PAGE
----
09-03-2010, 08:00 AM
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Technically you don't need any live rock if you are planning to keep a fish only tank. However, as I've come to learn, it will make your life much easier because it offers biological filtration, or as I've read it described, metabolism. Bacteria within the live rock consumes your fish's waste (ammonia) and converts it to nitrite, then nitrate, where it is ultimately converted to nitrogen gas and leaves the tank via the water surface. The alternative is for nitrates to accumulate until you do a water change. You'll still probably want to do water changes even with live rock, but from what I'm hearing you won't have to change as much water as often.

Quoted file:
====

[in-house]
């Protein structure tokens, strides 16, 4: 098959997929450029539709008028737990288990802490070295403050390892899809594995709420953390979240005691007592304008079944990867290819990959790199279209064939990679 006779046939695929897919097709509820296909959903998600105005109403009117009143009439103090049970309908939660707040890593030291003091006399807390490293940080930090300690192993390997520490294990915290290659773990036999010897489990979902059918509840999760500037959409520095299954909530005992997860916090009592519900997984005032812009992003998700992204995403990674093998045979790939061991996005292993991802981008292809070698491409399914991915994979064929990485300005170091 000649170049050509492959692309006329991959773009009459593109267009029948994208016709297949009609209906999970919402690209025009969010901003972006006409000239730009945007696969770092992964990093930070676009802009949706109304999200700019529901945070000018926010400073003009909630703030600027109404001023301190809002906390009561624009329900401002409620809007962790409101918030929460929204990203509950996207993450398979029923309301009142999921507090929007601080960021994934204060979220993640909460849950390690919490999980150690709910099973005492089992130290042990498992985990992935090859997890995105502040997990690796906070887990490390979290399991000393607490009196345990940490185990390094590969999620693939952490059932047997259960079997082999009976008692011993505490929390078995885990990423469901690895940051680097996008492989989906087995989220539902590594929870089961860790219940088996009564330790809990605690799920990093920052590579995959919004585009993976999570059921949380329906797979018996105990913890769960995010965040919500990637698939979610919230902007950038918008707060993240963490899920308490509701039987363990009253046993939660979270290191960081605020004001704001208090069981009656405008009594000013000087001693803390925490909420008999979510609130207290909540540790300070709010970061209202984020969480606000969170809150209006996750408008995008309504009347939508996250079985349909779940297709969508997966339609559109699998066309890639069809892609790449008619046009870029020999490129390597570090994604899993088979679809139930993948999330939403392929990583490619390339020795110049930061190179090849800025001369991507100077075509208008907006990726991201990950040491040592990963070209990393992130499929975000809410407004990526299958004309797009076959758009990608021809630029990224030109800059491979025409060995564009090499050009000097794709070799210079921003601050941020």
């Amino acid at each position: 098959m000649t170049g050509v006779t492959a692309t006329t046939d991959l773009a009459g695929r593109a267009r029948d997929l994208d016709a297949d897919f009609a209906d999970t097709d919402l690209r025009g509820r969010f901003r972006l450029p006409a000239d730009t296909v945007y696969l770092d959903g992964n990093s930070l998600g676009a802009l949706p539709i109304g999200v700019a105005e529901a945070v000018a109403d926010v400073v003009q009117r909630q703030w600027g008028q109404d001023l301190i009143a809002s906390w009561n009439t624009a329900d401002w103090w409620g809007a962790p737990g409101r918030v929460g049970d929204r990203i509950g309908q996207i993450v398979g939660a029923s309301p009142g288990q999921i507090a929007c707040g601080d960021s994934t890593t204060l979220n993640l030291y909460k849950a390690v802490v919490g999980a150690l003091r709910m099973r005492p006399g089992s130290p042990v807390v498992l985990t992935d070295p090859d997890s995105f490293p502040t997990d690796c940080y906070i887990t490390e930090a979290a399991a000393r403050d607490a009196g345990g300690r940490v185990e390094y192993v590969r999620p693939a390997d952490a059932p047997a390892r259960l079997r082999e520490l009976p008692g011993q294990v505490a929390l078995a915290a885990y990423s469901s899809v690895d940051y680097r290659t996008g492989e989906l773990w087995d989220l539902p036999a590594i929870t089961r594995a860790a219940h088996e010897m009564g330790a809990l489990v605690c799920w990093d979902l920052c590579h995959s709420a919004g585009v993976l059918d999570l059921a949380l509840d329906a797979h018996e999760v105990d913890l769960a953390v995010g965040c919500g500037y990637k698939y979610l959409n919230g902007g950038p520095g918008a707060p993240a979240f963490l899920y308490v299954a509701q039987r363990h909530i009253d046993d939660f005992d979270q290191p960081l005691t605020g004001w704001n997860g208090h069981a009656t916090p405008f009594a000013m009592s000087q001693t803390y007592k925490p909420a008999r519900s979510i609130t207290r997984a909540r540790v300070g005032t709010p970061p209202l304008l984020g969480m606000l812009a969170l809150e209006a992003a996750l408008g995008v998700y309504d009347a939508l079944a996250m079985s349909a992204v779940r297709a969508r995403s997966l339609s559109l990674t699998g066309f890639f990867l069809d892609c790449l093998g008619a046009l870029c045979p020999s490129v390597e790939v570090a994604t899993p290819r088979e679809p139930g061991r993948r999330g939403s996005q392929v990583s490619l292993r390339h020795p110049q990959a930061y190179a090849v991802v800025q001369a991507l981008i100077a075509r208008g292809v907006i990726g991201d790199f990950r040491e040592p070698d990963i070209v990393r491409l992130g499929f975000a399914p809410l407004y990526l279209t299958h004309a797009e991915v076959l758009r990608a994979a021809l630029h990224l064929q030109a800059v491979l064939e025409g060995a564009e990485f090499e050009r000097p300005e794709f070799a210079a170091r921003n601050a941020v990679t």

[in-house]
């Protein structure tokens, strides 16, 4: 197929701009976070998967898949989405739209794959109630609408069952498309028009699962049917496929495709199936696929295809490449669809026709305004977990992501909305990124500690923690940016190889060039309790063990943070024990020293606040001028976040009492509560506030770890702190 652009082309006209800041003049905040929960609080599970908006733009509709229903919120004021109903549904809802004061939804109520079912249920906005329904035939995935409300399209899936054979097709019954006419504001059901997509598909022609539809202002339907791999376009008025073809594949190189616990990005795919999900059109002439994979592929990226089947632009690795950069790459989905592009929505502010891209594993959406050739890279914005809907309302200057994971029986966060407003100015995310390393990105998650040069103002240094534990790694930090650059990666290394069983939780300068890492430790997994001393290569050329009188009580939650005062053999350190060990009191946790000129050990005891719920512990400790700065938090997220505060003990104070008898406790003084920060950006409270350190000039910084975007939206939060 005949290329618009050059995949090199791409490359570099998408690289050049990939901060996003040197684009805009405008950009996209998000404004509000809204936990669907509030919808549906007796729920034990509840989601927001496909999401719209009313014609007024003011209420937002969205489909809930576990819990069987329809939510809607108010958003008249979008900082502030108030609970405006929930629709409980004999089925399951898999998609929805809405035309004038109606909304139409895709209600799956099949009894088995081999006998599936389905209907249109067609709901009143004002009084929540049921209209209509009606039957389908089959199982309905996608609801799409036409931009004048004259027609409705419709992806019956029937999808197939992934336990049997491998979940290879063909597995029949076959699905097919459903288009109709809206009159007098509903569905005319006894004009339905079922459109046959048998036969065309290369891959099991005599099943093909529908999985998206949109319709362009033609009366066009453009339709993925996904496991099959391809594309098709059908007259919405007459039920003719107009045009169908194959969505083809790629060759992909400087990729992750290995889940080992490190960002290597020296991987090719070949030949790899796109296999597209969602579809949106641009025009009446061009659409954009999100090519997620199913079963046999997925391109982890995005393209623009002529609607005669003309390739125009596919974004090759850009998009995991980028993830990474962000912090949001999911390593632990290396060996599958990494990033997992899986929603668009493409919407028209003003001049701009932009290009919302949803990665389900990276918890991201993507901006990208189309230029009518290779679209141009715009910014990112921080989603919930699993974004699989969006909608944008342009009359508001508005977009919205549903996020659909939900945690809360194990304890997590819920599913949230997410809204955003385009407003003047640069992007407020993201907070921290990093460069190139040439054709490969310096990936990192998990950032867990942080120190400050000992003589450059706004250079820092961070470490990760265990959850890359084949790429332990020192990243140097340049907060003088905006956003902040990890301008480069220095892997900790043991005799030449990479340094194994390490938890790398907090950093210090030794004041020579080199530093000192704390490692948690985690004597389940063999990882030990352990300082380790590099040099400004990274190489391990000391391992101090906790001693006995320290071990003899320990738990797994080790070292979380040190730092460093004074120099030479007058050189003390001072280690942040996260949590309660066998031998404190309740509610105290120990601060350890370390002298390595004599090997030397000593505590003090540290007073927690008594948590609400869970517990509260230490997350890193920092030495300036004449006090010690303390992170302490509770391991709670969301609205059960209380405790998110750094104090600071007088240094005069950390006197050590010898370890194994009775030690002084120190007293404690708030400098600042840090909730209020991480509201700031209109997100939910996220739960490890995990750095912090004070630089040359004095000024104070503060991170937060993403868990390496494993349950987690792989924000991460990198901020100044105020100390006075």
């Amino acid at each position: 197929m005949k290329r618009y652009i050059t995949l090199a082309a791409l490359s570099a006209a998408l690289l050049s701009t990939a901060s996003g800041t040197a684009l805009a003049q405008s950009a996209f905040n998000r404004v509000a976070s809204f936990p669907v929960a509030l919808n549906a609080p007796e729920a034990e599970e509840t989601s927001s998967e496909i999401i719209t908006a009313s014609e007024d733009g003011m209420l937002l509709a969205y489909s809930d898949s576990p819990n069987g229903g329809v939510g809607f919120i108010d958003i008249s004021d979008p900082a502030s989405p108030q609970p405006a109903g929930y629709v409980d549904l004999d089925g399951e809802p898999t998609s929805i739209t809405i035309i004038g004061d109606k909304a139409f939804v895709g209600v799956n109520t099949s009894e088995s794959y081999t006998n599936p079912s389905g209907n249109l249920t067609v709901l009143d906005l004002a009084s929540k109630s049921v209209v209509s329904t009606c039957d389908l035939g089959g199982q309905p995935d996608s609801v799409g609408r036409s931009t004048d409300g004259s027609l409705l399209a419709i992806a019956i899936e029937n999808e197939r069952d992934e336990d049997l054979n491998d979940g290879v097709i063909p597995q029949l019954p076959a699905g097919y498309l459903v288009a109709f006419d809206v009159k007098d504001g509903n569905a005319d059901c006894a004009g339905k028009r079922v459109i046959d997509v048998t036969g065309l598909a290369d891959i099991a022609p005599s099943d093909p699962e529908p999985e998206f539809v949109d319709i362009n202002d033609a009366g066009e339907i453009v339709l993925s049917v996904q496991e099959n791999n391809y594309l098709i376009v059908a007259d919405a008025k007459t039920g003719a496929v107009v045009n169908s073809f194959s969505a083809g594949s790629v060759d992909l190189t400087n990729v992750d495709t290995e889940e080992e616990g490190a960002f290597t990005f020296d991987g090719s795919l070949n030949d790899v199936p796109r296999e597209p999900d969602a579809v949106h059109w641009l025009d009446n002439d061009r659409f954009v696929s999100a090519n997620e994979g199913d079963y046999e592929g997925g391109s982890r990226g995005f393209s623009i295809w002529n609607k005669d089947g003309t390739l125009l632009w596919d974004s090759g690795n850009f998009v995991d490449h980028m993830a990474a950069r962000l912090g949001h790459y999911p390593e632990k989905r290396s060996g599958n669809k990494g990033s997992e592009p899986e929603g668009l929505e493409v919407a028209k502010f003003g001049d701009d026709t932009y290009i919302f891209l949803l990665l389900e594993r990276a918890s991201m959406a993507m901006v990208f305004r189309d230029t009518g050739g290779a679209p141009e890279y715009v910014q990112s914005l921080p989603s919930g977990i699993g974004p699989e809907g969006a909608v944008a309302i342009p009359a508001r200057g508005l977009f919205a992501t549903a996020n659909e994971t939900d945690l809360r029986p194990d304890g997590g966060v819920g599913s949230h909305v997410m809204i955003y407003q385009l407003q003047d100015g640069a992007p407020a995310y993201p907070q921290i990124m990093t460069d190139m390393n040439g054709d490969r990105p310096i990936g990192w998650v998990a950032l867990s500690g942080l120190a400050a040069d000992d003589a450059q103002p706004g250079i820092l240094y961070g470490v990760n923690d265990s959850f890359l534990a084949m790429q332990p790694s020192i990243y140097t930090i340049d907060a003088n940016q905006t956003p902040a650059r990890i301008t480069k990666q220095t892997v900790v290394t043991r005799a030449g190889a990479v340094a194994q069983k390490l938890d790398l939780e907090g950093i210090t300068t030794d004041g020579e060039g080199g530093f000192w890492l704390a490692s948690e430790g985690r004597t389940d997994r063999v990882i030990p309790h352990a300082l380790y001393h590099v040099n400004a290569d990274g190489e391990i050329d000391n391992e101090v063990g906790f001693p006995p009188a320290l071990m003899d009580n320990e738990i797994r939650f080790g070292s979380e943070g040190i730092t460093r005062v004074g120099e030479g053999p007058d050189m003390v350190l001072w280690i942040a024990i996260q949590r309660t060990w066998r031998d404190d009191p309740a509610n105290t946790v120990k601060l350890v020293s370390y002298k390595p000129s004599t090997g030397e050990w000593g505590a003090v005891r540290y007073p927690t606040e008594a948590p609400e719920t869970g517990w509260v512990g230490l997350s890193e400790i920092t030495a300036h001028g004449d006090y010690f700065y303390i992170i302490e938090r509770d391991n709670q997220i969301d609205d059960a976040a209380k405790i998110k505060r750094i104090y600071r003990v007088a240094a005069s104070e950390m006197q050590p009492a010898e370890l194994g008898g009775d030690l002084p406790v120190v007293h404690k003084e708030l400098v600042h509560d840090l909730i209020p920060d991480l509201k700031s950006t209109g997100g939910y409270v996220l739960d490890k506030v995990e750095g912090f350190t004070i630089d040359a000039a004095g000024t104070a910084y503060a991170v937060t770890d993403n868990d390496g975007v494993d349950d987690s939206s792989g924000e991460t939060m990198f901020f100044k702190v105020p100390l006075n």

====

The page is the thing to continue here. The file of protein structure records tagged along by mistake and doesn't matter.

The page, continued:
I am in the process of determining whether this is the case myself right now, as I've only recently removed the bio balls from my wet/dry and began adding rock to the tank. I want to add as much rock to the tank as I can while still allowing room for the fish I intend to buy to swim. I believe I've read that it's a good idea to avoid covering rock completely with other rock, though, presumably because the beneficial bacteria is inhibited that way.
I've read the same that Brett has, that you should strive for 1 - 1.5 lbs of live rock per gallon. While it can be costly, if live rock proves to do everything everyone says it does, it will save you a lot of money, time, and aggravation in the long run.